What is Superfat in Soap Making?
A superfat is an excess of butters and oils in a finished bar of soap that have not been saponified and turned into soap. You can create a superfat in your soap if you are making cold process or hot process soap, but not with melt and pour soap.
Superfatting is a great thing. A finished bar of soap with a superfat is beautifully luxurious and moisturising.
How to superfat soap?
To create a superfat in your soap, you need to use the right amount of sodium hydroxide to saponify most of your oils but not all.
Generally we superfat to around 5%, which means that every bar of soap will have 5% of excess oils. You can use an online calculator to work out the quantity of sodium hydroxide needed to saponify 95% of your butters and oils leaving the remaining 5% as a superfat.
Can I choose which butters and oils form my superfat?
Generally, no. In cold process soap making all the oils are added in at the start of the process, so it is not possible to choose which are used to superfat.
With the hot process method however you absolutely can choose which oils form the superfat. Withhold your chosen superfat oils until after your soap is cooked and saponification is complete. Then add them in at the end when the sodium hydroxide has all been used.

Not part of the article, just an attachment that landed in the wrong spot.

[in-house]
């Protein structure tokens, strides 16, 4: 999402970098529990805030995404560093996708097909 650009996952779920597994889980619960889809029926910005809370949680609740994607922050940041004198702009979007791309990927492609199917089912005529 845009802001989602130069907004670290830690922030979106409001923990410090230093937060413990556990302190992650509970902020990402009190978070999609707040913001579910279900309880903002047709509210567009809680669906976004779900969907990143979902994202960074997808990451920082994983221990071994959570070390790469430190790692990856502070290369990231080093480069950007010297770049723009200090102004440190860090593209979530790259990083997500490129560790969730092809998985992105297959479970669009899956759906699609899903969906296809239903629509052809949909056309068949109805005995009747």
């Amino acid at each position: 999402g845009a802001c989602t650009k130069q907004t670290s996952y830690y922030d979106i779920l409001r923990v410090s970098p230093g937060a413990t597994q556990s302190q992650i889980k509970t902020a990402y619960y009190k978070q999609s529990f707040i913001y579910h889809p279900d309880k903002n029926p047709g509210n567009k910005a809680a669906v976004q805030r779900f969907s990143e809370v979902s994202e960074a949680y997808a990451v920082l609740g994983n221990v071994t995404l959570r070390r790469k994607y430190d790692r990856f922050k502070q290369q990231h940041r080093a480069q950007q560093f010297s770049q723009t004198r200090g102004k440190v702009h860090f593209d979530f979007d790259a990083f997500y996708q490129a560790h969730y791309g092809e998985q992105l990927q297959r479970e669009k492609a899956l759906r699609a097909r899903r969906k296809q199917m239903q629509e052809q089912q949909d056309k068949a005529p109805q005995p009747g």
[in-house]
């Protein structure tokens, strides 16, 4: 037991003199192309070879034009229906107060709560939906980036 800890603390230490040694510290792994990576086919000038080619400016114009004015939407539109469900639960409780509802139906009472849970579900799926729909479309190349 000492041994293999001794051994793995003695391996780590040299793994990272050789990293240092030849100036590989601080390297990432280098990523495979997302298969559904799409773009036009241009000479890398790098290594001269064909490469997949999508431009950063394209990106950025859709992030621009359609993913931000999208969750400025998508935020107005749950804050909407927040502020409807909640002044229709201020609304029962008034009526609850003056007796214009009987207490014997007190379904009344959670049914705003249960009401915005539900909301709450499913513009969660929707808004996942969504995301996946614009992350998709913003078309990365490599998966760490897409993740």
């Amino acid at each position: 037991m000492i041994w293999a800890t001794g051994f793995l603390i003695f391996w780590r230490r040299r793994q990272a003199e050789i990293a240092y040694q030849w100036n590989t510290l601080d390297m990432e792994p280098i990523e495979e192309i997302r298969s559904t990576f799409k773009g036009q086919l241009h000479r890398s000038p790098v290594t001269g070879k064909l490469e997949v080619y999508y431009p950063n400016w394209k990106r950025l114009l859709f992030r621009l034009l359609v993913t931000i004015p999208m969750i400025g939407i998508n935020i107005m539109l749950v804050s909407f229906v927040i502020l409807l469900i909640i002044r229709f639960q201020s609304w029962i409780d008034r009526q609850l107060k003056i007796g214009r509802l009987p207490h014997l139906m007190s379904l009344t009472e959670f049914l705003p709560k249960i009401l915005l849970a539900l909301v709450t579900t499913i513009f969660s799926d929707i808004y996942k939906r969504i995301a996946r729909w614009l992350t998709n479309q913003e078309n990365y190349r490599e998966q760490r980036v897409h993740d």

This is a great method to use if you like to use a luxury oil as your superfat.
Will superfatting make my soap bar soft?
Yes, it will. This is why generally we only superfat to around 5%. For most recipes this will give a moisturising but still hard bar of soap.
There are exceptions though.
Coconut oil soap can be drying as it has a high cleansing value but it also makes an extremely hard bar of soap. It is possible (and advisable) to superfat a 100% coconut oil soap up to 20 or even 25%.
This will still create a very hard bar of soap but the high superfat will also compensate for the drying effect of coconut oil soap. It makes a surprisingly lovely bar which lasts well in the shower.